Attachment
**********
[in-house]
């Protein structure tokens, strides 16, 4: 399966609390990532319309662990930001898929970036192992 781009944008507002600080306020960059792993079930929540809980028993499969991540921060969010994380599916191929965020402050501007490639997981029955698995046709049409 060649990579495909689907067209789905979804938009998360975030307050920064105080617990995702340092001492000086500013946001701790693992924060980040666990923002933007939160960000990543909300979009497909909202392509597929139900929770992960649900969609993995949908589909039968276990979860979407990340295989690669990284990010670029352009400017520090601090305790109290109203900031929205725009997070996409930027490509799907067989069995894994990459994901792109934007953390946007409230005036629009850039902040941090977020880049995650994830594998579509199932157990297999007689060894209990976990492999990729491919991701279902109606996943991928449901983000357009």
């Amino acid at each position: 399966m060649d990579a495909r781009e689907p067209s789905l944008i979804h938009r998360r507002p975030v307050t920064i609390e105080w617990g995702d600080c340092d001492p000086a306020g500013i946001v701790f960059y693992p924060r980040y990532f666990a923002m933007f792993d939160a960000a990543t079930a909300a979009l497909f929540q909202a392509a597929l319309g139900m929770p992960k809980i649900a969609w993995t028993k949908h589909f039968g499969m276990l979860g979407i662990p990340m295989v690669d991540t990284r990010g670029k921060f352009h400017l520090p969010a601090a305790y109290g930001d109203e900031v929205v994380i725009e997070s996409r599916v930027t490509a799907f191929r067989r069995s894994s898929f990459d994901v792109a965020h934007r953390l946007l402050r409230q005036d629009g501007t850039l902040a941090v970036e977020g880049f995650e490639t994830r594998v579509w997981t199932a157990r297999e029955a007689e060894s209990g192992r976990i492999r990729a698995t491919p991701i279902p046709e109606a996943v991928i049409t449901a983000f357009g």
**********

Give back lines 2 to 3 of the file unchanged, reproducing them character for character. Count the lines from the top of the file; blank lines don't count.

């Protein structure tokens, strides 16, 4: 399966609390990532319309662990930001898929970036192992 781009944008507002600080306020960059792993079930929540809980028993499969991540921060969010994380599916191929965020402050501007490639997981029955698995046709049409 060649990579495909689907067209789905979804938009998360975030307050920064105080617990995702340092001492000086500013946001701790693992924060980040666990923002933007939160960000990543909300979009497909909202392509597929139900929770992960649900969609993995949908589909039968276990979860979407990340295989690669990284990010670029352009400017520090601090305790109290109203900031929205725009997070996409930027490509799907067989069995894994990459994901792109934007953390946007409230005036629009850039902040941090977020880049995650994830594998579509199932157990297999007689060894209990976990492999990729491919991701279902109606996943991928449901983000357009």
């Amino acid at each position: 399966m060649d990579a495909r781009e689907p067209s789905l944008i979804h938009r998360r507002p975030v307050t920064i609390e105080w617990g995702d600080c340092d001492p000086a306020g500013i946001v701790f960059y693992p924060r980040y990532f666990a923002m933007f792993d939160a960000a990543t079930a909300a979009l497909f929540q909202a392509a597929l319309g139900m929770p992960k809980i649900a969609w993995t028993k949908h589909f039968g499969m276990l979860g979407i662990p990340m295989v690669d991540t990284r990010g670029k921060f352009h400017l520090p969010a601090a305790y109290g930001d109203e900031v929205v994380i725009e997070s996409r599916v930027t490509a799907f191929r067989r069995s894994s898929f990459d994901v792109a965020h934007r953390l946007l402050r409230q005036d629009g501007t850039l902040a941090v970036e977020g880049f995650e490639t994830r594998v579509w997981t199932a157990r297999e029955a007689e060894s209990g192992r976990i492999r990729a698995t491919p991701i279902p046709e109606a996943v991928i049409t449901a983000f357009g």